One of the new additions to the Moving Image art fair of video art and film this year aims to harness the new video app Vine for the purposes of high art. Co-curators (and art writers extraordinaire) Marina Galperina and Kyle Chayka have solicited six-second videos from artists including Tatiana Berg, William Powhida (work pictured), Ryder Ripps, and others, which are on display at the fair in the special exhibition “The Shortest Video Art Ever Sold” (#SVAES), where visitors can buy the single-edition works and, for an extra fee, have the artist tweet it at them in recognition of their purchase. Amid preparing the artists’ Vines, Galperina and Chayka took some time to explain the project to ARTINFO.
Where did the idea for the project come from?
Kyle Chayka: Magda Sawon originally approached us about doing a Vine-oriented project for Moving Image after seeing the essays I had written on Vine for Hyperallergic and Marina called for NC-17 entries for her #VeryShortFilmFest. We came up with the Shortest Video Art Ever Sold idea after thinking about the issues around selling digital art and commodification of online media. Vines are frenetic and so many are produced every minute that they need a filter. The #SVAES project gives them a curated focus, showcasing the vanguard of video art in a very digestible form.
Marina Galperina: It’s strange to get so excited about something that is, essentially, a commercial entity, but it’s a great creative tool. Kyle is an amazing cultural critic and understands the medium’s potential for the artist community, but, at first, I just followed the knee-jerk reaction of wanting to screw with it right away. Oh, it’s NC-17? We’ll show you NC-17! And so forth. #SVAES is different. Kyle and I were both very excited to see each new #SVAES work that the artists produced with such specific limitations; their visual pithiness, their personal aesthetic intensity, and even their light trolling.
Why did you settle on the decidedly retro Shopping Network-style format for presenting the project?
KC: To me, it fits the nature of the Vines — they’re quick and expendable, but totally addictive and hypnotizing, kind of like watching daytime TV. By posing the display as a Home Shopping Network-style show, we’re speaking to how digital art is commodified online. Anyone can possess a piece of digital art, so how do you market it as a salable object? You first hype it up as much as possible, and then you get it out the door and into the world. We’re aiming to please.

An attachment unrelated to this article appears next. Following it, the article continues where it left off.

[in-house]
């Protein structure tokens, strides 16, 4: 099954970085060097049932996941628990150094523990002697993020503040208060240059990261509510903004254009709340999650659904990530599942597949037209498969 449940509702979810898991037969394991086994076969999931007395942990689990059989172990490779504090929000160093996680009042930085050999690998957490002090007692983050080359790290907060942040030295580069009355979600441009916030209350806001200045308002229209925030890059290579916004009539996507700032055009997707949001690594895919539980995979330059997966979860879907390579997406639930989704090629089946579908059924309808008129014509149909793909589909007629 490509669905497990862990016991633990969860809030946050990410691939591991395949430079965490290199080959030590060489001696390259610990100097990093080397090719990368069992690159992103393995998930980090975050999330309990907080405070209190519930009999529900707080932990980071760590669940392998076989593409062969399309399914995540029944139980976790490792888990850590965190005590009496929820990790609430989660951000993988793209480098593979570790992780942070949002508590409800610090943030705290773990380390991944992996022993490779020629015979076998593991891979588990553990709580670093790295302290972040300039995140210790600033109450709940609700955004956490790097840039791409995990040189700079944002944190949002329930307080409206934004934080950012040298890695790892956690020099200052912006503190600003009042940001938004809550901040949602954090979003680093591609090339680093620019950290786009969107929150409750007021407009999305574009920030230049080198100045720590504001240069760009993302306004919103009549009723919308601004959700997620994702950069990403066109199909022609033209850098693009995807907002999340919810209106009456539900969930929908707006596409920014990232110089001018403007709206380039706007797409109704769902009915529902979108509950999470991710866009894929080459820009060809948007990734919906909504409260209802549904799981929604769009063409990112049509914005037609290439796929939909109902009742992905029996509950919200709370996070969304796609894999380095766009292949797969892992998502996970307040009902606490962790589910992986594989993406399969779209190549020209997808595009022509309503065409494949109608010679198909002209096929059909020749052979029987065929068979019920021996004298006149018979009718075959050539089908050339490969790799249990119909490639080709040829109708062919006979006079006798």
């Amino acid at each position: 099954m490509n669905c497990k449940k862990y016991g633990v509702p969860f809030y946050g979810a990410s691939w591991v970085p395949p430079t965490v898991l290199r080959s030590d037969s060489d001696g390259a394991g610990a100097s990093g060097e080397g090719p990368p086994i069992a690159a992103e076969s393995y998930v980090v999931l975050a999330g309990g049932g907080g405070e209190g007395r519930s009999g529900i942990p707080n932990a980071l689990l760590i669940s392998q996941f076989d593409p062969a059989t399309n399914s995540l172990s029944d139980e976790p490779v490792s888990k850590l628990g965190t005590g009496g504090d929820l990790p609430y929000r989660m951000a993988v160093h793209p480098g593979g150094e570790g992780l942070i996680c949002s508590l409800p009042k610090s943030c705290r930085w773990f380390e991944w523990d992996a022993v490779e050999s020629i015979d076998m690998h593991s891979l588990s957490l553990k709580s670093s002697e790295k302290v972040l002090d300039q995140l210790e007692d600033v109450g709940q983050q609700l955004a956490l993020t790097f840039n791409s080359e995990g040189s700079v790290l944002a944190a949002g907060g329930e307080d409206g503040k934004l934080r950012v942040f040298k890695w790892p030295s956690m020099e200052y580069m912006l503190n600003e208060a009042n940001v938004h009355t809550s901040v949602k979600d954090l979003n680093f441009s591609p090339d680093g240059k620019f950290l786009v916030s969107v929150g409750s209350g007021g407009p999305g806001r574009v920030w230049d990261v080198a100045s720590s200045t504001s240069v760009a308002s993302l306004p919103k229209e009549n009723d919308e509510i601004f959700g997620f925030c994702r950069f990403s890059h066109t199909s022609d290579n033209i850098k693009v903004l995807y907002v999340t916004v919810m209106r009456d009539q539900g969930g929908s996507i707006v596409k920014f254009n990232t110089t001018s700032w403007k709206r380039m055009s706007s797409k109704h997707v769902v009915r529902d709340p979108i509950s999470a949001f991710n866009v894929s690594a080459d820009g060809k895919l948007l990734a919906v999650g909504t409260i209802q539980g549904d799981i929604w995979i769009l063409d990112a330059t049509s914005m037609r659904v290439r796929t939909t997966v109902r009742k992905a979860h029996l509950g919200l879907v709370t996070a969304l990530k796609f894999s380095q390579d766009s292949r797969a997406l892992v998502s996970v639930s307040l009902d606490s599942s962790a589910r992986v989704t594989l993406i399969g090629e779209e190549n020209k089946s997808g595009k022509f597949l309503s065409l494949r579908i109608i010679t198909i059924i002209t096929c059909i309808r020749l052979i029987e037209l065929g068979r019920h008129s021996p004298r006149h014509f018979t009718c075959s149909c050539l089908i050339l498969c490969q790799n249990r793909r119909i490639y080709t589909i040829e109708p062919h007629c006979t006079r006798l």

MG: I’ve been thinking a lot about net art’s problem: How do you monetize something if it’s already online? The “art market” itself is a bit mysterious to me, but, as a blogger, the culture of “Me first!” is crystal clear. So why not sell the “dibs” on premiering a new artwork from your personal collection online, for the world to enjoy? We can’t forget that it’s still a financial transaction, an acquisition of a product — the Home Shopping stylization is our little nod. But why not acquire, own, and liberate?
Do you think Vine is going to catch on in the video art world, or is it more strictly a social media tool?
KC: I think Vine has already shown that it’s a pretty unique medium for video art within the art world as well as for amateurs. There’s something about being able to edit really easily on-screen, which was previously the domain of really complicated software. It demystifies filmmaking and leads to a really fun, improvisational creation process that artists are adapting to immediately.
MG: Any new internet medium is a viable art medium as well — Vine, Twitter, YouTube, code itself! — whether as a tool of production, technical and contextual subversion, or a sharing platform. The social networks allows you to build, interact and incorporate your audience, your own audience — that’s an incredible opportunity for the right artist. We haven’t talked to brand, so we wouldn’t know, but the people have definitely put Vine to some unexpected uses.
Can you reveal any of the participating artist?
Here are the participating artists at the current moment:
If you could reduce any famous piece of moving image art — video or film — to a six-second loop, which would it be?
KC: Turning Eve Sussman’s “89 Seconds at Alcazar” into a six-second Vine would be pretty hilarious, as would Christian Marclay’s “The Clock.”
MG: The documentation of Marina Abramovic and Ulay’s “Light/Dark” performance, 1977. Classic. Slap, slap, slap, ad infinitum. I guess it’s because I’m curious how her passion for formal copyright and ownership of performance art would interplay with being embedded into shareable social media, but mostly because that would be sexy.
The Shortest Video Art Ever Sold will be on view at the Moving Image fair through Sunday March 10.
— Benjamin Sutton
(Top image: William Powhida, still from “Gagosian,” 2013, courtesy the artist and Postmasters; Second image: Laura McMillian, still from “Feast,” 2013, courtesy the artist.)